For Americans, this is the unofficial start of summer; the celebration involves beaches, picnics, and so on. Amateur astronomers “celebrate” the end of long cold nights and the start of mosquito-swatting. I celebrated by convincing Mark Deprest, Arthur Suits, and Chris Sarnecki to accompany me to Peach Mountain only three days after full moon. Hence we had only an hour or so of dark skies. Everyone had their favorite objects to chase.
No one would be surprised to learn that Mark spent his time hunting three comets (yes, he found all three)!
For some time I have been writing software that will interface my StarMaster telescope with a laptop computer. The computer can then run additional software using my interface that will allow auto-guiding (a process that allows the computer to control the telescope so that it stays pointed at the same object with a high degree of precision). The goal is to obtain the ability to take deep-sky photos with relatively inexpensive equipment. I have been testing the software on almost every night out since last summer. But the testing requires only a couple of short images in the field, and a lot of debugging back at my home. So the images I’ve taken never really revealed the deep-sky.
I now feel my interface is working well, so I wanted to spend my time this weekend taking my first “long” exposure astro- photograph. Since the telescope is an Dobsonian design (axis rotates left/right and up/down with respect to the local horizon), the field of view in the telescope will rotate over time. So “long”, that is the maximum time I can leave the camera shutter open without recording rotation, is dependent (partially) on the position of my target. Detail is acquired by taking many images and stacking them later on. Rotation is minimized for targets relatively low in the East or West; allowing for longer exposure times. But how long could I image before rotation was apparent? There is a arithmetic solution to that question, but I have yet to crunch the numbers; I prefer a experimental solution. I know from past experience that 1 minute exposures are no problem. I decided to try two sets; the first would be 15 one-minute exposures. My second set, following a rule set (mostly in jest) by some dear friends, is to “double it”. That is, I took as many two minute images as I could in the time left before the moon came up.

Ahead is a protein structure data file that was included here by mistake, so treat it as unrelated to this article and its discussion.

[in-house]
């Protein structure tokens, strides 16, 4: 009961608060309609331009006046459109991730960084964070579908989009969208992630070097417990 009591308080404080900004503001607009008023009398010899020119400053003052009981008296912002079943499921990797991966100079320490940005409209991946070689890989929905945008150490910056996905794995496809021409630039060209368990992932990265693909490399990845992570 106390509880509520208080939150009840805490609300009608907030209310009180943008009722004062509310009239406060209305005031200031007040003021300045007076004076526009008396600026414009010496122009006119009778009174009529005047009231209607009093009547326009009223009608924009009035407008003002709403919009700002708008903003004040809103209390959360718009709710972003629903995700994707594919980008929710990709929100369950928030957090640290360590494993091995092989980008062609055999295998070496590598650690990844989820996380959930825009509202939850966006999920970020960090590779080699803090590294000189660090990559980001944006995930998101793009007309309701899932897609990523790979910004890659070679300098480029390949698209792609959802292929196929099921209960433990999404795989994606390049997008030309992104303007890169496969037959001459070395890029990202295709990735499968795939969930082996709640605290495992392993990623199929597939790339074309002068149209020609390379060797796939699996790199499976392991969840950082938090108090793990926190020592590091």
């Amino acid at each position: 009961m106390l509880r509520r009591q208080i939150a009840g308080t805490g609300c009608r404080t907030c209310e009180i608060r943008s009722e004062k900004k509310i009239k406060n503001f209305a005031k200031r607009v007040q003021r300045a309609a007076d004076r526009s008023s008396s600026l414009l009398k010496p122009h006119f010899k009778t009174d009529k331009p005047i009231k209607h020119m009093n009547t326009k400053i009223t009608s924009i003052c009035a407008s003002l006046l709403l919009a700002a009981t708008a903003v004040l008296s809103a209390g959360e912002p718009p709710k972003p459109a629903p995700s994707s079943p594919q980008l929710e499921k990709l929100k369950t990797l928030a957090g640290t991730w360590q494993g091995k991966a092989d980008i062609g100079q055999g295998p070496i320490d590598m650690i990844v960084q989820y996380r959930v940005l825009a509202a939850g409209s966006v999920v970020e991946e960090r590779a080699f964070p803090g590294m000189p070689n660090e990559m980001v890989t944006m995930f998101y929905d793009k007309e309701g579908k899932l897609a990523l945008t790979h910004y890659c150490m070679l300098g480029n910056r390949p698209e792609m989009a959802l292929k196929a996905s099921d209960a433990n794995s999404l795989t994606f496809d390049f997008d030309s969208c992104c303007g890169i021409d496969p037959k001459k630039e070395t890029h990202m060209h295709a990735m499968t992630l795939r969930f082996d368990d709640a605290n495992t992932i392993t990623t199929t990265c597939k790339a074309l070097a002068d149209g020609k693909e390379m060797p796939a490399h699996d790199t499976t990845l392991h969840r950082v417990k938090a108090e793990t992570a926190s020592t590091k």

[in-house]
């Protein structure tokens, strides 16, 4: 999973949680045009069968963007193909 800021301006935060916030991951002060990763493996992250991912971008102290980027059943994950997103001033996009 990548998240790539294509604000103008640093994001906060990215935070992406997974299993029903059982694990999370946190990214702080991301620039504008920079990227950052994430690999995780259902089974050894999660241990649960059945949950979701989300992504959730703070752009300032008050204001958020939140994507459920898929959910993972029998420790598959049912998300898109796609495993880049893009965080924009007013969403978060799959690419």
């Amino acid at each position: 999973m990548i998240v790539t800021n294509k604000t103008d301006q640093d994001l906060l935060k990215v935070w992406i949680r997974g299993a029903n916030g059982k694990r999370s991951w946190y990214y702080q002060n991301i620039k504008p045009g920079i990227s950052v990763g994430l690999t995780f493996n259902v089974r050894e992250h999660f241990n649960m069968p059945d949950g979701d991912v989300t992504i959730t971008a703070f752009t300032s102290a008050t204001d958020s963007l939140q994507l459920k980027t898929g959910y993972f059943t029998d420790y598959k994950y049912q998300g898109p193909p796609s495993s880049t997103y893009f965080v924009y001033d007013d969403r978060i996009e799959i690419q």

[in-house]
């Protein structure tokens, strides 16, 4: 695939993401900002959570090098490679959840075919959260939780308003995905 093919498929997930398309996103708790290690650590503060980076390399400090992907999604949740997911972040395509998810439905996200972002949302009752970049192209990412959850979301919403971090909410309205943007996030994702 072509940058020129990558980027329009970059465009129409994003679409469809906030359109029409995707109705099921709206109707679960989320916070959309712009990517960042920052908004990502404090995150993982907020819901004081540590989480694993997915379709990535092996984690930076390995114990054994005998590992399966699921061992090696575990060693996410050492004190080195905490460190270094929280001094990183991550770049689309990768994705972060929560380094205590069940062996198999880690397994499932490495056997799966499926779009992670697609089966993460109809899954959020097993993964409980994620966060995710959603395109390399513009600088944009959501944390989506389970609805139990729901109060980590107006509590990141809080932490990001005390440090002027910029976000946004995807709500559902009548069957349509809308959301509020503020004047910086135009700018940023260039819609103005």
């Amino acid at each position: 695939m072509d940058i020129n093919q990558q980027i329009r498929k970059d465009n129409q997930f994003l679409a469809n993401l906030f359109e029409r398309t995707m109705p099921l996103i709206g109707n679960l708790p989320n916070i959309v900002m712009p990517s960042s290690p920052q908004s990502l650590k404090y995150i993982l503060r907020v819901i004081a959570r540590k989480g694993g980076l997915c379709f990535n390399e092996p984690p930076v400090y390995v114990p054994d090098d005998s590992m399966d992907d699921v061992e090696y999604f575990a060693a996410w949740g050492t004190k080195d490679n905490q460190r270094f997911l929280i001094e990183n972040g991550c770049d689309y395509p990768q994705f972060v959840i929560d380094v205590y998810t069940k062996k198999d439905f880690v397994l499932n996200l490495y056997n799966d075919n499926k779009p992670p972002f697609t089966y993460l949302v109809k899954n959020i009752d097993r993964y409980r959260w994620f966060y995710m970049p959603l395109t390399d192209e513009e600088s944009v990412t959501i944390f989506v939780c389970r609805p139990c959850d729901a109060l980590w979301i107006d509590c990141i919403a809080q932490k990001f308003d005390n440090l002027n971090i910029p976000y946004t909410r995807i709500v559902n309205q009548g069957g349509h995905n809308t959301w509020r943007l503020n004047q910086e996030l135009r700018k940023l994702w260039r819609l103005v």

With that in mind, I chose M65/M66 to image. The galaxies position at 10:00pm EDT was 222 degrees Azimuth and 54 degrees Elevation. Moonrise was set for 11:03pm, giving me maybe an hour to image. By that time the galaxies moved to 240 deg. Az. and 46 deg. Alt.
These galaxies are moderately bright (AstroPlanner lists them as Mag 10.5 and Mag 10, respectively; SEDs lists them as 9.3 and 8.9), and not too spread out (M65 is 8x1.5 arcminutes and M66 is 8x2.5 arcminutes). They are close enough to observe in the same field of view with my scope, and are thought to be interacting with each other. The distance to these galaxies is about 35 Million Light-Years.
Good astro-photography requires good seeing. Poor seeing smears the image and prevents the capture of fine detail. The daytime temperature was in the upper-80s (F). After a hot day the atmosphere cools quickly which usually creates turbulence, so I did not have much hope for steady seeing; but as luck would have it, the seeing was very good. The resulting image was somewhat better than I expected.
Here is what I ended up doing:
For guiding I used a Meade Deep-Sky-Imager (DSI) camera in a Williams Optics 66mm telescope piggybacked on the StarMaster. The telescope was guided using free software called PHD-Guiding and controlled with my own software. I used an unmodified Canon 30D DSLR camera set at ISO1250 with a correcting lens (called an OCS) from Denkmeier Optical at the prime-focus of my StarMaster 14.5 F/4.3.
I took 15 one-minute images, 20 two-minute images, and 5 two-minute dark-frames. The Canon was controlled by another free program called DSLR-Shutter, written by the same guy who wrote PHD-Guiding (Stark Labs). Once the set was started I had nothing to do but sponge off of Mark, Art, and Chris for views of the sky. I’m really glad they were good sports about it (and for putting up with the light-pollution from my computer).
The next day, I stacked the images using software called Deep-Sky-Stacker. Two of the one-minute images where thrown out; some satellites passed through them leaving a long streak (maybe someday I’ll learn to erase such imperfections before stacking). Seven of the two-minute images were thrown out, these had out-of-round stars that were probably caused by a slight breeze shaking the scope and occasional overcorrection by the guiding system.
Final processing was done in Photoshop, but only minimal touch up has been done. Basically I cropped the image, then enhanced the contrast a bit to show the details. There are a lot more things I could try with this image, but I am still unskilled in this. Image processing can take many hours (in this case however, I spent maybe 1/2 hour on it). Coverage of I what little I know would require a whole separate article, and there are others in the club who know much, much more that I do on this subject. I’ll leave that for the future.